Film ID:
YFA 4834



Visitor Tabs


This is a sound recording of the opening ceremony of Featherstone High School. The music is rather distorted, but speeches are quite good.

The recording starts with children singing songs from Joseph and His Technicolor Dreamcoat; Any Dream Will Do, Finale.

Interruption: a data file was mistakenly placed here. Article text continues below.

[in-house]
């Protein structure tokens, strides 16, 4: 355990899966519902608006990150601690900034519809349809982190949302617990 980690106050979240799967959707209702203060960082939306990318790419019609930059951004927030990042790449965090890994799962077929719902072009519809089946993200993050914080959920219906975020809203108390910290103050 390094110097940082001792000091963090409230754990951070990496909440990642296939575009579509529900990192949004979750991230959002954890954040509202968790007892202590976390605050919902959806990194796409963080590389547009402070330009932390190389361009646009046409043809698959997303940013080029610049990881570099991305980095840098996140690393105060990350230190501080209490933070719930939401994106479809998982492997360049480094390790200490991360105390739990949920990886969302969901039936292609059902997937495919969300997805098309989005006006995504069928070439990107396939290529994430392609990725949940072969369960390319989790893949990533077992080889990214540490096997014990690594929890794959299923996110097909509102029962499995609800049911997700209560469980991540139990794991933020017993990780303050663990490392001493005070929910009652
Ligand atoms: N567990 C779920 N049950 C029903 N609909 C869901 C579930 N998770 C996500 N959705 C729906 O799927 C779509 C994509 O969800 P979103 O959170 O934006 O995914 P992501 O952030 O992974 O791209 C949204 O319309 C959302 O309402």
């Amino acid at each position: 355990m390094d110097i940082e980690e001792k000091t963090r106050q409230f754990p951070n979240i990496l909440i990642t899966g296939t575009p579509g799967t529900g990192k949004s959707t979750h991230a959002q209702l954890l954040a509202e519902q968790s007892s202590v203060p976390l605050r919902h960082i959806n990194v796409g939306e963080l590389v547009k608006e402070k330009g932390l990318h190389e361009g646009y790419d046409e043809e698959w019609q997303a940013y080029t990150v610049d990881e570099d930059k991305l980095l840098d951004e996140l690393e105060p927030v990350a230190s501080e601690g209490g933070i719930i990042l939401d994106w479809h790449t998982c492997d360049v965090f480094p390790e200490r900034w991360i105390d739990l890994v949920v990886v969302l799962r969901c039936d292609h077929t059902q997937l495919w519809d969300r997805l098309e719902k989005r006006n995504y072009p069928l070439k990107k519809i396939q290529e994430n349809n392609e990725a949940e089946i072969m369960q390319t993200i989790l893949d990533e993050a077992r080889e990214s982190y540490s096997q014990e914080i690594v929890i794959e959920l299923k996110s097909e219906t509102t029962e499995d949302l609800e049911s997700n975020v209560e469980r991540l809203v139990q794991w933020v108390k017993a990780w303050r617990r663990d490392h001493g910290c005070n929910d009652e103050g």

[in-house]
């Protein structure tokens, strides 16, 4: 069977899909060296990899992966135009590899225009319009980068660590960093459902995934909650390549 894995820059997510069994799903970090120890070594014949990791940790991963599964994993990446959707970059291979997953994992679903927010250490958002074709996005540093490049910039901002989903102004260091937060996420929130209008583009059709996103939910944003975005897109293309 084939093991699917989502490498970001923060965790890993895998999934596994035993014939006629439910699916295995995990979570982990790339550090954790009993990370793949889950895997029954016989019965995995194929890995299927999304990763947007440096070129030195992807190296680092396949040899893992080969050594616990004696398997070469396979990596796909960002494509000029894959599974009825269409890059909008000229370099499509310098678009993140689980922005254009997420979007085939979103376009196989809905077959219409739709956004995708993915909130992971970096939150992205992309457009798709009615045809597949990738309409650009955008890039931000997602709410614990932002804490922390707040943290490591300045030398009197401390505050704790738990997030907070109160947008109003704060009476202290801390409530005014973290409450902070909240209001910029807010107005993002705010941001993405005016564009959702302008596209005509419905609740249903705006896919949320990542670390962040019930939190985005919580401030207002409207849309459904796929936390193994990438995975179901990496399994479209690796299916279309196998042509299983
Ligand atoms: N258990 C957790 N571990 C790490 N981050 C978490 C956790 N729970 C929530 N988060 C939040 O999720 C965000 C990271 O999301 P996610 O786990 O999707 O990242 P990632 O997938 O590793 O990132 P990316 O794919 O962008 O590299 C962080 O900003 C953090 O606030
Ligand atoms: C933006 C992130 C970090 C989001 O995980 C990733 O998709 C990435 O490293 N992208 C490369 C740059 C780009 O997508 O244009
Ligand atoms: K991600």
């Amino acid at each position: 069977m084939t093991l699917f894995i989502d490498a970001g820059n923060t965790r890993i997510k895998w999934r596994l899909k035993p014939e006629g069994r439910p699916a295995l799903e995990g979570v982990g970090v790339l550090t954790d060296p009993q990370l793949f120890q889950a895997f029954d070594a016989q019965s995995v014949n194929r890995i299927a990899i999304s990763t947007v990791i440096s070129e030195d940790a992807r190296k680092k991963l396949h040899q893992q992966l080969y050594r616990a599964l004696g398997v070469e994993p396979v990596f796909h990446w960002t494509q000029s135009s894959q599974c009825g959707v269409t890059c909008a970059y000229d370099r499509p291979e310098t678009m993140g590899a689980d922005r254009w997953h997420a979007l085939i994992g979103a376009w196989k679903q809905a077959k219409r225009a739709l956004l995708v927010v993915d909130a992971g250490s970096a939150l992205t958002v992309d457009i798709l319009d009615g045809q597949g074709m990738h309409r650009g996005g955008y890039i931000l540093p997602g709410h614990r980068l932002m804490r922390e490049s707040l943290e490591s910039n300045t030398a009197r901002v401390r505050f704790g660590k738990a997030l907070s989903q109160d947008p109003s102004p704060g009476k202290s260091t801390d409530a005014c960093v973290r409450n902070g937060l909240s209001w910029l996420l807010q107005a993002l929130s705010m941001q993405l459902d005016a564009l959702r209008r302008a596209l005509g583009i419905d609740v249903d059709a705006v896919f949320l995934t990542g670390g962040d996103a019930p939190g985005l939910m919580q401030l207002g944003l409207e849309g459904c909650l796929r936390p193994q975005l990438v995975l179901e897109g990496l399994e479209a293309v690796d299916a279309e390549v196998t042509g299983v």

Speaker 1: Chairman of the Education Committee: He begins his speech by welcoming everyone to Featherstone; Harold Wilson, the Mayor, the Bishop, councillors Members of Parliament, representatives of the WY County Council, and the Featherstone Town Council, members of the school; staff, pupils and parents, distinguished guests, fellow councillors and ladies and gentlemen. Speaker outlines the way the new education authority in its inception 27 months ago, has contributed financially to local schools in Pontefract, Normanton and Featherstone. In Featherstone alone £125,000 contributed towards the new All Saints' School, Sweethouse, £266,000 to the George Street Middle School, £330,000 North Featherstone Middle School, £311,000 St Wilfred's High School, £50,000 South Featherstone Middle School, £20,000 North Featherstone First School, £120,000 replacement of Purston School, and £1million to Featherstone High School. Education is essentially a personal matter or it is nothing. The LEA cannot be involved in that, only encourage pupils and staff. Though straightened resources, education is a top priority in the local area. At the time of accepting the invitation to open the school Harold Wilson was Prime Minister, but by now a backbencher and Sir Harold Wilson. Sir Harold Wilson's last government was the first to make money available to help Local Authorities reorganise comprehensively. Asks Sir Harold Wilson to officially declare the school open.